# Reading aloud and enlarging mathematics

My collaborators at The Aperiodical, Katie Steckles and Christian Perfect, have launched a new mathematics magazine podcast called All Squared. In the first episode, number one1, Katie and Christian speak to Edmund Harriss about speaking mathematics out loud.

Towards the end of the conversation, they speak a little about some of the ambiguity in spoken mathematics and how this might affect blind mathematicians. Particularly, they speak about timing and ambiguity, and Christian gives the example (where the comma is a pause): ‘x plus, y squared’ and ‘x plus y, squared’. The placement of the pause changes the meaning of the formula substantially.

A few minutes ago the conference ‘Supporting Disabled Students in STEM‘ began at the Royal Society. This is the spring conference of the STEM Disability Committee (an alphabet soup collaboration between IOP, RAEng, RSC, SoB, CaSE and RS). I am not attending this, though I was asked a couple of weeks ago for two examples for a session at this.

For the first example, I was asked for a formula that would be a bit difficult to read aloud. The aim is not for an unrealistic expression or to trick the audience, but just for something that might cause ambiguity and mean that the reader would stop and think. Here is the equation (apologies for the use of images throughout):

The exercise, later today, will use two volunteers. One reads the formula aloud and the other, with back turned to the screen, will write it down. Try it now with the person on the next desk or in the next office. I’ll wait.

This is the Taylor expansion of ln(x) around x=2. It is an example from a problem sheet in my first year methods course a few weeks ago, so it isn’t unrealistic. I chose it because there are two particular points of possible ambiguity. The first is in “minus one to the power i plus one”. The second is to have the top be “all over n times two to the n”. Is the “one” included in the power? Is the “two to the n” included in the bottom half of the fraction? There are also some conventions for non-mathematicians in the room to take note of, such as the pronunciation of “ln” and the way we read out “sum over i from one to infinity”. All of this means that to be read well requires a thoughtful, mathematically-trained reader.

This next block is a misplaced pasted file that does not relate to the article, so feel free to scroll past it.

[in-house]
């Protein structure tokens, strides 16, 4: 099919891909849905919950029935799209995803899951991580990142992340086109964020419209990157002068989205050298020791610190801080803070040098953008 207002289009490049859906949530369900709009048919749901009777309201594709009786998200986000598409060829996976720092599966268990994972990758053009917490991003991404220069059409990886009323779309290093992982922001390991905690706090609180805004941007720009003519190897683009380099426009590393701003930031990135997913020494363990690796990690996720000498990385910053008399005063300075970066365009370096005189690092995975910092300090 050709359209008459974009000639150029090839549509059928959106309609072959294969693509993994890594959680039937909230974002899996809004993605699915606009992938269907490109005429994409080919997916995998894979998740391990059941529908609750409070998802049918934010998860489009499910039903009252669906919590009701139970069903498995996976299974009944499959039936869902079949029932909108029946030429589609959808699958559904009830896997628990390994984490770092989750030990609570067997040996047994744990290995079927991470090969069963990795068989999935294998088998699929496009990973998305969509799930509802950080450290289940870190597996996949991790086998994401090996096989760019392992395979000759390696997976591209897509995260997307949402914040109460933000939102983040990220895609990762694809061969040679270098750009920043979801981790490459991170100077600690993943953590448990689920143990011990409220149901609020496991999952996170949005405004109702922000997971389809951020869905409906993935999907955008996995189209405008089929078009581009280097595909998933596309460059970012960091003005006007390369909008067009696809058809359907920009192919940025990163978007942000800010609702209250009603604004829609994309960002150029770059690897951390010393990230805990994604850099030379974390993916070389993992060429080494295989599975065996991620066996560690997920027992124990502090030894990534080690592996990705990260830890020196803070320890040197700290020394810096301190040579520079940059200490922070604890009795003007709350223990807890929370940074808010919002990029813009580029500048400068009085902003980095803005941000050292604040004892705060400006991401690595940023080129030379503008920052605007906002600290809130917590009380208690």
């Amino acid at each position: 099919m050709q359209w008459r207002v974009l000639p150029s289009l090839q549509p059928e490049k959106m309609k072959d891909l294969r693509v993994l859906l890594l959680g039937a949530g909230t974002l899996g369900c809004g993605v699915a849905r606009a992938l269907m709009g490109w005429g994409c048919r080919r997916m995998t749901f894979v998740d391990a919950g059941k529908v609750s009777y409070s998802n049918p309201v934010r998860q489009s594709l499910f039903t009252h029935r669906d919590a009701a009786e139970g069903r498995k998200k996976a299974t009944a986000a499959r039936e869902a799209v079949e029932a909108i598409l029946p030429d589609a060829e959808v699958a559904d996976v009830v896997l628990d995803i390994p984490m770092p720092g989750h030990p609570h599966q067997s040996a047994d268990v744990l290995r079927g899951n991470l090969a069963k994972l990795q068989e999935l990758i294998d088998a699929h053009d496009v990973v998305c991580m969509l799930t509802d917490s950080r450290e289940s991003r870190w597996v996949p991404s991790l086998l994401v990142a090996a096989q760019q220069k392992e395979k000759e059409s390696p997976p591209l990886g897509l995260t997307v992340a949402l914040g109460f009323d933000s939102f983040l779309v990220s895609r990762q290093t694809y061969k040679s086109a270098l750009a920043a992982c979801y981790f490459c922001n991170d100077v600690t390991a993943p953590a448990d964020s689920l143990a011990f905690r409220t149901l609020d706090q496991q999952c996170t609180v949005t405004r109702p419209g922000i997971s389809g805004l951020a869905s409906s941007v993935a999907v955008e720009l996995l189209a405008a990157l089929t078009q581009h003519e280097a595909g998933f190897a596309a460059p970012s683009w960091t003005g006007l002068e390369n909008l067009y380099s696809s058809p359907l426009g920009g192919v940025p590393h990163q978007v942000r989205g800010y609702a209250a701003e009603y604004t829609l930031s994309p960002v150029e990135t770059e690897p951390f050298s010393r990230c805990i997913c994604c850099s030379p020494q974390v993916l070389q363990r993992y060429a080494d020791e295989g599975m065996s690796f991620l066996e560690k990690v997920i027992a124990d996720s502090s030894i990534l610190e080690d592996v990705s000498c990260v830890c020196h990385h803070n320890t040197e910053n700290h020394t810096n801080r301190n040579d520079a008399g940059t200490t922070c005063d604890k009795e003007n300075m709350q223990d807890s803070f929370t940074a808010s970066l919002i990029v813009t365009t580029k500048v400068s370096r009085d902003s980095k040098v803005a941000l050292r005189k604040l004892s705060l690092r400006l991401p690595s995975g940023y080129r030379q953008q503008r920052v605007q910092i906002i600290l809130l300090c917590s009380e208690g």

If the person reading the equation in the session today does it badly then the other volunteer will write the equation wrong and the point will be made. If they do it well, it will be interesting to hear them speak to the group about what choices they made when reading the equation to reduce the ambiguity.

The second example was a piece of mathematics that would need to be broken over two lines when enlarged, and that would be difficult to do so. Here the grey is supposed to indicate the edge of the page. Have a think about it: how would you break this equation to fit on the page (you can’t make it smaller!)?

Again this is an example from class, a partial fractions question. A naive solution might be to simply cut the equation at the page edge. You can hopefully see in the following image that this is unacceptable, in particular because the 2 on the next line looks like -2.

A more intelligent cut might be to take whole terms onto the next line. However, this may cause confusion because it looks like the (x+3) is part of a separate fraction. Is it one fraction plus another? One fraction multiplied by another? This perhaps isn’t unusable, provided you explain to the reader what you have done, but you are presenting the reader (your student?) with non-standard and, strictly speaking, incorrect mathematical notation. If part of being a mathematician is learning to speak and write mathematics so that other mathematicians can understand you, you are doing damage here.

Here I try to keep the two halves of the fraction together by including in-line cuts. This is still weird, particularly the bottom half, but I could imagine writing something like this by hand (perhaps with a multiplication symbol on the bottom cut) so maybe it’s okay.

Finally, here is what I think I would do. The result is mathematically correct and using fairly standard notation (we wouldn’t ordinarily use multiplication symbols in g(x) but this is unusual rather than strictly wrong).

This is hopefully a good solution, but there are still two problems. Interpreting the two functions back into the partial fractions form is an extra cognitive load for this student (not related to the intended learning outcomes of the question), and producing this formatting is a giant amount of extra work compared with the original code. Here is the original LaTeX:

Find the following integral by first resolving the integrand into its partial fractions.    $$\int \frac{x^3+x^2+x+2}{(x+1)(x-2)(x+3)} \, dx$$

And here is the adapted LaTeX code that produced the last version.